Quantcast

College Hockey:
Mentor Edges Pupil: BC Rallies Past BGSU

Three-Goal Comeback Sends Eagles To Win

(See also: Day One Notebook)

MINNEAPOLIS — It was billed as a teacher versus student matchup, as Bowling Green head coach Scott Paluch took on his old mentor in Boston College head coach Jerry York Friday in the opening game of the Dodge Holiday Classic.

Paluch served as associate coach under York until this season, and with Bowling Green entering at 3-10-1 and Boston College ranked sixth in the country, most in the know wrote the opening semifinal off as a potential blowaway.

Problem was, Paluch and his club were not among those “in the know,” and the Falcons gave BC absolutely every ounce it could handle and nearly upset the Eagles, only to fall, 6-5, to a late three-goal BC rally.

Leading 4-3 in the third, Bowling Green’s Steve Brudzewski scored what looked like the backbreaking goal, giving the Falcons a two-goal edge with 10:57 to play.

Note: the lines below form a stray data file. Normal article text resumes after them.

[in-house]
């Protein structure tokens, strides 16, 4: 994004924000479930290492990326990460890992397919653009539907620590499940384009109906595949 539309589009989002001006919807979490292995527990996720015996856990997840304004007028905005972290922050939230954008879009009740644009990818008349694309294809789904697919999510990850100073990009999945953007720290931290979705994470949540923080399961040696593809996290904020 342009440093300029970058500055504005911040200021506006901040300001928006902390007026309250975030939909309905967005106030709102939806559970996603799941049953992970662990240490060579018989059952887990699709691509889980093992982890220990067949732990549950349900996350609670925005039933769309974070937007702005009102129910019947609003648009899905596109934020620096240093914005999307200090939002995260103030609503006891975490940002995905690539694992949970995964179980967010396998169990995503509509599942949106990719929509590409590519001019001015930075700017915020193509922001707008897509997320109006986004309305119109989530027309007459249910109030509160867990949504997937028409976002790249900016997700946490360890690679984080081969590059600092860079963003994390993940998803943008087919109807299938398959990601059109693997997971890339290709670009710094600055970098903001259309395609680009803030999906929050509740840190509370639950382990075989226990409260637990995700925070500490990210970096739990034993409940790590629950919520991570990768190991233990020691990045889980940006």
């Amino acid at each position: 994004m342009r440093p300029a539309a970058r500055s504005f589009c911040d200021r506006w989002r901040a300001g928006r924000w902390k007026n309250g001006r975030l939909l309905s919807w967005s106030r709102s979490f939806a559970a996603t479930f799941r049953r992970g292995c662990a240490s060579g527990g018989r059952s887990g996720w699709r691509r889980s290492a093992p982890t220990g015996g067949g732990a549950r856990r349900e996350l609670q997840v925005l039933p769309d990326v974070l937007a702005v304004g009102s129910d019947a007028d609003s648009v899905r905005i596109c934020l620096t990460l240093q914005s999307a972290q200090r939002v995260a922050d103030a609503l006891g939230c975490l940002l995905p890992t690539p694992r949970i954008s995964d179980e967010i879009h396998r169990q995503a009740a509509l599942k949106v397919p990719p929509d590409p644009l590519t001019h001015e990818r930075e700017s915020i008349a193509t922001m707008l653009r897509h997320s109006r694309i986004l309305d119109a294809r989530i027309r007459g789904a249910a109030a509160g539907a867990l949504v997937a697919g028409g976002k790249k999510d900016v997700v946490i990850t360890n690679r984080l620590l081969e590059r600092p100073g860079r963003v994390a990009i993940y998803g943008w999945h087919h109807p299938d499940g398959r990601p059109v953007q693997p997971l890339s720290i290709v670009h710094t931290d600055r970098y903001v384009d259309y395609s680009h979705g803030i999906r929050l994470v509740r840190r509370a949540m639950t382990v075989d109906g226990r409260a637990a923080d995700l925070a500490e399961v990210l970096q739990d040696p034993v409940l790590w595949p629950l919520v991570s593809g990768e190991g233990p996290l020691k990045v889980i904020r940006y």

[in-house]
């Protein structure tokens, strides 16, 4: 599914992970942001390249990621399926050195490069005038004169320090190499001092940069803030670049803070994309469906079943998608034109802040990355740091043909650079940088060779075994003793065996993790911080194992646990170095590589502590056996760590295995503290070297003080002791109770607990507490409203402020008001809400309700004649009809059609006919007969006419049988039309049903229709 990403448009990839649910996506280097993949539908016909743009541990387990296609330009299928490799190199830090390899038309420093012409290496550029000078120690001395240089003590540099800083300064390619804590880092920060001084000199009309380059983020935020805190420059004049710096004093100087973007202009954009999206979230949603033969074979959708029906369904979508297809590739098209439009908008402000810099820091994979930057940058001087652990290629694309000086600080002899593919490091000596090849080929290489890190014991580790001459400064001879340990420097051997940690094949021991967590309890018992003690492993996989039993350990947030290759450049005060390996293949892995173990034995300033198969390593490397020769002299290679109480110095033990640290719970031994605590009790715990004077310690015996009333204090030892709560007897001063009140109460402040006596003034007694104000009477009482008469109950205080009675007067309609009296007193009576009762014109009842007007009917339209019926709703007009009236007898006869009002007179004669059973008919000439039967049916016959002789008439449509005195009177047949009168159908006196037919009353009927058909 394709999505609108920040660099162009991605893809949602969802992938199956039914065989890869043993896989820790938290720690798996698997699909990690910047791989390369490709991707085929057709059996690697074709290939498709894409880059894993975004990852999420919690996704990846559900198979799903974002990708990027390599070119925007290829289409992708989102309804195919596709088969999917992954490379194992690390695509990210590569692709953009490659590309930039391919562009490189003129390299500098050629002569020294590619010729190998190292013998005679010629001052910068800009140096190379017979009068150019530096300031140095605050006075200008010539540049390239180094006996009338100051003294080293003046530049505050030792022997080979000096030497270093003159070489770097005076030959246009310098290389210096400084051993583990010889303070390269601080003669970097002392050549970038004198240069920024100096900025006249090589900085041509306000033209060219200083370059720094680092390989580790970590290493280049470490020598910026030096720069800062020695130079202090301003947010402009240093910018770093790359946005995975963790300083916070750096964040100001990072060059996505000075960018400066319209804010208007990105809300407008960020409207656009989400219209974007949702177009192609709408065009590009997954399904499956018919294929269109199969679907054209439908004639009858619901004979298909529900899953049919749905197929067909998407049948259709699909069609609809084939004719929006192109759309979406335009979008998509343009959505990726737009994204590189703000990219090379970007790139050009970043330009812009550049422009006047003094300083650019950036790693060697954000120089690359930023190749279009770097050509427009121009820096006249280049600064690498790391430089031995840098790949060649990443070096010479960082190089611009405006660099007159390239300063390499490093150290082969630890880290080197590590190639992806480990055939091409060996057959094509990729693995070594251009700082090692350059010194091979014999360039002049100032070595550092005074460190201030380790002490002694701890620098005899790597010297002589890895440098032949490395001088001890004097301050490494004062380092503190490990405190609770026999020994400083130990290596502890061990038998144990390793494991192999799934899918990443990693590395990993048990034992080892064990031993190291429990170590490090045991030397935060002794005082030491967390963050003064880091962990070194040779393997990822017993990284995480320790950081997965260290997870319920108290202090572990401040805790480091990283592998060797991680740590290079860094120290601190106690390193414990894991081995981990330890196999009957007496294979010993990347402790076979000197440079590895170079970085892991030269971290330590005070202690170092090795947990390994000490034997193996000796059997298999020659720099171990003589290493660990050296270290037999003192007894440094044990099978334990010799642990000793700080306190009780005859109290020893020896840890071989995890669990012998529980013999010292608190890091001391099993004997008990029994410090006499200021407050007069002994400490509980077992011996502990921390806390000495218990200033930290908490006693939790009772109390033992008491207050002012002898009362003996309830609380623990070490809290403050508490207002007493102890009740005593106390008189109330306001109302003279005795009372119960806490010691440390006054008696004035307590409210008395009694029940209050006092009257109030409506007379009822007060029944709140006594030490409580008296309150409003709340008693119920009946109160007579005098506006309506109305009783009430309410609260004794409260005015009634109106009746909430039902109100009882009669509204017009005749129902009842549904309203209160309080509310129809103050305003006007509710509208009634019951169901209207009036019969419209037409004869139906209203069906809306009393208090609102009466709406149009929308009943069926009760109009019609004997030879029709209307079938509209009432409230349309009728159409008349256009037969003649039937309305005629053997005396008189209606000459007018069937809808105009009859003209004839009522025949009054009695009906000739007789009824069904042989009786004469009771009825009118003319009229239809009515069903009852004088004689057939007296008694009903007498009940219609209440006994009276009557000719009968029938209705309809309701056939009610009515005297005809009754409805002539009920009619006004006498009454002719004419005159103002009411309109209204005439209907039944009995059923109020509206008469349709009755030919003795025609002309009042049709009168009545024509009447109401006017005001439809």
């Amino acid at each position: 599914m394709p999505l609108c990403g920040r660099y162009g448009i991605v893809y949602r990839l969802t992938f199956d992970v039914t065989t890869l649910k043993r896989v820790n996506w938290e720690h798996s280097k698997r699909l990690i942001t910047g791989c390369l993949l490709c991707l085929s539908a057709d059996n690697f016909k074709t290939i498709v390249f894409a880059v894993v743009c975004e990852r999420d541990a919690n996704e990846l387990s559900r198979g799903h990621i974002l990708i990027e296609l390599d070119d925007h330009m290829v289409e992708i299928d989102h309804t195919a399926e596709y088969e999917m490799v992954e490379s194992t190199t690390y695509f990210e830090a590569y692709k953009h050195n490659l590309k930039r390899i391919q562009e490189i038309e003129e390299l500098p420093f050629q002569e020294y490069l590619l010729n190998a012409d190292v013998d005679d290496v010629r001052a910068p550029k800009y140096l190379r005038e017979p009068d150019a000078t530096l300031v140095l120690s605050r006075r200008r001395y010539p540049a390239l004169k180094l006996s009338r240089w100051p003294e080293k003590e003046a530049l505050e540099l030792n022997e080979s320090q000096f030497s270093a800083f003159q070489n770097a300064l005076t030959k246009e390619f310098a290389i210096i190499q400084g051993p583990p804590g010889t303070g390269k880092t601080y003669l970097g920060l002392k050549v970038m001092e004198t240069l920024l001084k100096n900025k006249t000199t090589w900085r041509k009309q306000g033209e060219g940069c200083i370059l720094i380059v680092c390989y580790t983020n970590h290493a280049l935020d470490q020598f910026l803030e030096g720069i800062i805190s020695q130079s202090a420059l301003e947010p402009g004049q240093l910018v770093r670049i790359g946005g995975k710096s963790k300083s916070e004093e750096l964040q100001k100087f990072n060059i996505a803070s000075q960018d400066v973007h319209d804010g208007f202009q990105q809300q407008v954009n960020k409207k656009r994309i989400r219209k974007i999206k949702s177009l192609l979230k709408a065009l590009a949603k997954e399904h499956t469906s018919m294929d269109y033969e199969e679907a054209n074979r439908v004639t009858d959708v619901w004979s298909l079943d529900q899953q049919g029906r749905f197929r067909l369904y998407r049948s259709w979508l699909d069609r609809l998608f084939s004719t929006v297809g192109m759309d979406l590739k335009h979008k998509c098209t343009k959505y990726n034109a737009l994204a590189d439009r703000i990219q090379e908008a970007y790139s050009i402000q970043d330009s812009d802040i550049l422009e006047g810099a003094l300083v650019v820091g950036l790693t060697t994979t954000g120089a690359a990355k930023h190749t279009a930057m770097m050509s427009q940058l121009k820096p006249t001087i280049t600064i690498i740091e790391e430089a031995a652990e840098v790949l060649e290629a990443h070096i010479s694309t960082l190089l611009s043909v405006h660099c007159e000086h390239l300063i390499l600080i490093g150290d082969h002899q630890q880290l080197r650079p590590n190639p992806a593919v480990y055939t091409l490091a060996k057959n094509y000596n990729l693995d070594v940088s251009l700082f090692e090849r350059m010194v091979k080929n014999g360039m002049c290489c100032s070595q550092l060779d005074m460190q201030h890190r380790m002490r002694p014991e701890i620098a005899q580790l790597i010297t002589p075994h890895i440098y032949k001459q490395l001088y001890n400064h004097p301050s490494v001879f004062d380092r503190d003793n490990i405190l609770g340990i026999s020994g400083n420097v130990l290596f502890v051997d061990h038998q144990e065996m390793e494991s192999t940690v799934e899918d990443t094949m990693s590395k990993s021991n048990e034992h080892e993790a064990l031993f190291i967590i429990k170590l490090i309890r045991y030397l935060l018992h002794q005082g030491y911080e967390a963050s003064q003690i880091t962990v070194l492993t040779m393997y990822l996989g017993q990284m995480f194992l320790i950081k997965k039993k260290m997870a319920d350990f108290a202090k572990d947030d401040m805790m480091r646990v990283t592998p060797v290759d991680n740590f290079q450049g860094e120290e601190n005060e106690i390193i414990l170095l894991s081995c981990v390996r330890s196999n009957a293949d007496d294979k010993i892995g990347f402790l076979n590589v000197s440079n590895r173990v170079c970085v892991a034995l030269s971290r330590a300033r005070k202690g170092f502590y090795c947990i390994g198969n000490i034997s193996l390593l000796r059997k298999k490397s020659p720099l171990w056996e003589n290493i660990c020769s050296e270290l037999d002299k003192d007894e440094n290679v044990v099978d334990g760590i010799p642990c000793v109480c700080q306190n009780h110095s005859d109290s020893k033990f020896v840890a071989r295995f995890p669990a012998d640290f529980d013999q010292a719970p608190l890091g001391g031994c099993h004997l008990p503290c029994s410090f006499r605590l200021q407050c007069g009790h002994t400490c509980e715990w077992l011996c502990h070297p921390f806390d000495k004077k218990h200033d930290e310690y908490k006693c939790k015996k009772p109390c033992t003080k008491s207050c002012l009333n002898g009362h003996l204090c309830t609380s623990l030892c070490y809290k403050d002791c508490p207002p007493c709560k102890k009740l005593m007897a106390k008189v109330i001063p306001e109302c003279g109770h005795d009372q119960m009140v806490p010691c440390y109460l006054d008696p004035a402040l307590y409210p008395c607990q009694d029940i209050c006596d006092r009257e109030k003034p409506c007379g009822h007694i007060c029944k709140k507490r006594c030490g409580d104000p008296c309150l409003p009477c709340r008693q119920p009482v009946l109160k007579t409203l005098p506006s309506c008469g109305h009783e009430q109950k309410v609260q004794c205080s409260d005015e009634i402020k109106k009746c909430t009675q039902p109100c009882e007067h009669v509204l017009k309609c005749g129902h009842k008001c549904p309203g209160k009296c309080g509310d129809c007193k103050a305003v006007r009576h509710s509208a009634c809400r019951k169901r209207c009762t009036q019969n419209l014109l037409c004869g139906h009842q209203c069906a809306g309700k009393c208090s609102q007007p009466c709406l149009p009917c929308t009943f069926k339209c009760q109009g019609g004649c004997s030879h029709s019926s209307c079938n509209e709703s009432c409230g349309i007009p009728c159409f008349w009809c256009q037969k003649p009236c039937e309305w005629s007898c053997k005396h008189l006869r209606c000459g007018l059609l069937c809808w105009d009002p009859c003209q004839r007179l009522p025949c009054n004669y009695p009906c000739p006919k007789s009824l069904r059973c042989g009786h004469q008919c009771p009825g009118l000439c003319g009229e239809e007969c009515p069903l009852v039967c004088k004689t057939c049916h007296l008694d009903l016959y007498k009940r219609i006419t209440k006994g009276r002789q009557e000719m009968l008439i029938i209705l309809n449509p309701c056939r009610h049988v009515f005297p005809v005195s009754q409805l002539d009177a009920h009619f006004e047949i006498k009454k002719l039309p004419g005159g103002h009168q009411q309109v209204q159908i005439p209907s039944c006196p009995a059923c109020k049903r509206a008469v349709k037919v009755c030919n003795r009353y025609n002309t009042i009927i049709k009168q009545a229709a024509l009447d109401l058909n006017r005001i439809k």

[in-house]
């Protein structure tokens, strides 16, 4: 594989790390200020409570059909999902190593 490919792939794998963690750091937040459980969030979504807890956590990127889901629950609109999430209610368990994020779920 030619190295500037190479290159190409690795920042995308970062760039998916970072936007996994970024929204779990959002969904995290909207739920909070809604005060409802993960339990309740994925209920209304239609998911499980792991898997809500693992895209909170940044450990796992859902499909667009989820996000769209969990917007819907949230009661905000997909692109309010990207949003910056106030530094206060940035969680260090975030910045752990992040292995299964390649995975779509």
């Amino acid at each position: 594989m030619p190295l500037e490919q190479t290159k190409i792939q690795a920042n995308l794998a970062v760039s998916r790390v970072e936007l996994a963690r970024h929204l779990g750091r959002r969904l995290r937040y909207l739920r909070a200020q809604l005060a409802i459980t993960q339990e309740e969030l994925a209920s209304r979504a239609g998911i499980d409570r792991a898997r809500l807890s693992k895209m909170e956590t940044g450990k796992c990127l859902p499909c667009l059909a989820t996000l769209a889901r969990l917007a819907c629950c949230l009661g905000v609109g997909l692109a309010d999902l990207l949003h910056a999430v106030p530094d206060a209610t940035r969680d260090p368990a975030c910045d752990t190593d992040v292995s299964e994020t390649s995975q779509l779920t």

But the Eagles, through what you could call either divine intervention or simply puck luck, rallied for three goals in 3:40 to complete a miracle comeback.

It began just 38 seconds after Brudzewski’s score, when Peter Harrold’s blast from just inside the blue line broke off the glove of Falcon goaltender Jordan Sigalet (37 saves) and landed behind him to close the lead to one.

After a penalty to Bowling Green captain D’Arcy McConvey for hooking at 12:37, the Eagles evened the score. Minnesota native Dave Spina, one of four Eagles in the lineup from the host state, benefited from a strong bounce off the backboards, gathering the rebound of Andrew Alberts’ shot from the right point at the opposite post and roofing it over Sigalet to even the score.

And with momentum, and a little luck, on its side BC finished the comeback. At 13:24, Ty Hennes battled Sigalet to a loose puck in the corner to the right of the Bowling Green net. Hennes came away the victor of the scrum and centered a pass to Ryan Murphy, who fired his second goal of the game into an open net.

York, whose Eagles had been victimized by similar misfortunes during an 0-3-1 stretch, attributed his club’s good fortune to a late gift from Santa.